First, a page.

Two schools and a municipal refuse truck were set alight in Joe Slovo Park, Milnerton, Cape Town, in protests believed to relate to land occupations, targeting vacant land along Freedom Way.
On Wednesday, Sinenjongo High School hall was petrol bombed, destroying all the school equipment and furniture stored in the hall as the school had sought to make space in classrooms to adhere to Covid-19 physical distancing rules.
On Tuesday, protesters torched a municipal refuse truck.
On Monday, protestors petrol bombed the library at Marconi Beam Primary School, also gutting a grade 5 classroom. The deputy principal, Lumka Boya, estimates books and sports equipment worth R400,000 went up in the blaze.
On Wednesday, Sinenjongo High principal, Khuselwa Nopote, stopped learners from staging a protest, telling them that you can’t fight “wrong with wrong”.
Learners had placards which read: “The life of a black child matters”, “ No place for arsonists in Joe Slovo”, “Stop destroying our schools”, and “ Never back down #Sizofunda sipase [We’ll learn and pass]”.
Matric student Cebo Pikini said: “The community is letting us down, instead of them supporting us. I see it as mediocrity and greed. They are threatening our future. This year is already hard with Covid-19; now they are burning our school infrastructure. It’s inflicting pain.”
Sinenjongo High had for years operated out of prefabricated, temporary structures. The Department of Transport and Public Works (DTPW) spent R47 million to build the new school with four science laboratory rooms, a media centre, and a computer laboratory. It was handed over to the Western Cape Education Department (WCED) on 28 October 2016.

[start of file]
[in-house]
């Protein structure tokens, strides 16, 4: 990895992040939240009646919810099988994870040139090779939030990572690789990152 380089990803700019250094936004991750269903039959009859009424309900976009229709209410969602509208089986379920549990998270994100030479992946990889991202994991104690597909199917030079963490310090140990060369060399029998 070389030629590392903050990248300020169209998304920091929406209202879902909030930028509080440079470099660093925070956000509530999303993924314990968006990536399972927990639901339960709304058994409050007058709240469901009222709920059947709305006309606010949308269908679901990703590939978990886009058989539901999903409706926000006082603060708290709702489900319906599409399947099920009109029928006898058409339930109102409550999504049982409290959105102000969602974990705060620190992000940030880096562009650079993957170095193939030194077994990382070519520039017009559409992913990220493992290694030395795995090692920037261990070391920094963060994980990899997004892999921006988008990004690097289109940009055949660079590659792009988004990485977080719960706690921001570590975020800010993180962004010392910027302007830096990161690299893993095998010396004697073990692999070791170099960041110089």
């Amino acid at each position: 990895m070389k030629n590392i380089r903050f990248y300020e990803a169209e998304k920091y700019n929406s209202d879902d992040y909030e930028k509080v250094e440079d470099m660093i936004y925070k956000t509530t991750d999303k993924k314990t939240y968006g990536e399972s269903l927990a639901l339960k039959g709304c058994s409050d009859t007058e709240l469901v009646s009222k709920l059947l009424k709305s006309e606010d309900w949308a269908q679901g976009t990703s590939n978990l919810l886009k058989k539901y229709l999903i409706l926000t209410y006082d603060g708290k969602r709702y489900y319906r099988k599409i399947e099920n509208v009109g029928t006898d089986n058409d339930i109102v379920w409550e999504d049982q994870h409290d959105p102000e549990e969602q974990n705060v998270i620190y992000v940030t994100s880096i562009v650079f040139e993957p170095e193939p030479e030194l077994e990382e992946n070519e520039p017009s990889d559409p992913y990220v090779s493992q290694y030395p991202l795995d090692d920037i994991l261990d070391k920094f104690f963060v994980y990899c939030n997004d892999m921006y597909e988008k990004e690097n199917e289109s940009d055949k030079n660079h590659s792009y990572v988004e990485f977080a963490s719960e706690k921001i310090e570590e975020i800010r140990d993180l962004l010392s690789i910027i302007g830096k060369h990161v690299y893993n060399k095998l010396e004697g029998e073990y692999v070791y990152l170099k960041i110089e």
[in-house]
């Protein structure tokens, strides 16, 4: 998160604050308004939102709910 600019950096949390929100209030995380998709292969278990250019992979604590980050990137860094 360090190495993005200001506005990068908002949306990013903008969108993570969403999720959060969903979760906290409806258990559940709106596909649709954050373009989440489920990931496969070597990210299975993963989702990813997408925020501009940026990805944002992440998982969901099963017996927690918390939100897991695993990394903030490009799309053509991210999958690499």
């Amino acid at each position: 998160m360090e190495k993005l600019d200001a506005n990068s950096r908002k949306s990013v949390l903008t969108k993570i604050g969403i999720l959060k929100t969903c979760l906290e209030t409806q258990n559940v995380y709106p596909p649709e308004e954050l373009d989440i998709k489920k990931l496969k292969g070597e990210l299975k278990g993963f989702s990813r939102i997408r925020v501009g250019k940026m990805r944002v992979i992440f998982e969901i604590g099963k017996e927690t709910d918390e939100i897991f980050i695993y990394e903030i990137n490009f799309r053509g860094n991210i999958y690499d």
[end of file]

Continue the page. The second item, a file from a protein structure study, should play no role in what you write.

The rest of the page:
The school accommodates 1,400 learners from grade 8 to 12.
“I was called at about 1am by night shift security guards informing me that the school is burning,” said Nopote. “When I arrived at the school at 7:30am I was very hurt. The teachers and learners were crying. We didn’t get this school easily.”
Nopote said the perpetrators were a group of people fighting to occupy vacant land. “Even if they burn this school they won’t get the piece of land,” she said. “In fact, these are thugs.” She said they had no respect for education.
Noxolo Mayeki, who has twins at the school in grade 12, said: “We want these people arrested and as parents we will go oppose their bail at court. They are troublemakers and we want them evicted from our township. The government must find them land in the rural Malmesbury. We don’t want them here.”
Community leader Mzi Sopeni said a meeting had been held on Tuesday at 4pm with councillors and the police. Sopeni said police were warned that the protestors planned to burn down the school and also three houses in the Phoenix area.
“The police ignored our intelligence. I feel like the police are part of the criminality. If they wanted they could have protected these areas,” said Sopeni. (SAPS had not responded to our questions by time of publication.)
On Wednesday there were two police officers guarding Marconi Beam Primary.
Boya said she was called at 10:22pm on Monday and told her school was burning.
“We are not involved in allocating land for housing. Their anger is directed to wrong places,” she said.
The school accommodates 1,756 pupils from grade R to 7.
Western Cape Education MEC Debbie Schäfer condemned the attacks. “These disgraceful acts of thuggery will do even more harm to our children’s education at a time when teaching and learning is already difficult,” she said.
“The Department’s budget has just been slashed again, and other schools and areas have been waiting patiently for a long time to receive schools and halls. We will not prioritise schools that are destroyed over others that have been patiently waiting for facilities. This destruction must stop.”
Mayco Member for Water and Waste Xanthea Limberg confirmed that a City cleansing truck was petrol bombed in Joe Slovo Park on Tuesday evening. No staff were physically harmed. Trauma counselling has been offered to them.
Mayco Member for Human Settlements Malusi Booi said the land targeted for occupation is partly owned by the City and a road reserve for future expansion and mixed use development, including a housing development.
“So it is not to be illegally occupied. There are plans in place for parts of the land and if it is illegally occupied, it has a negative knock-on domino effect for future projects,” said Booi.
Image and source: Ground Up.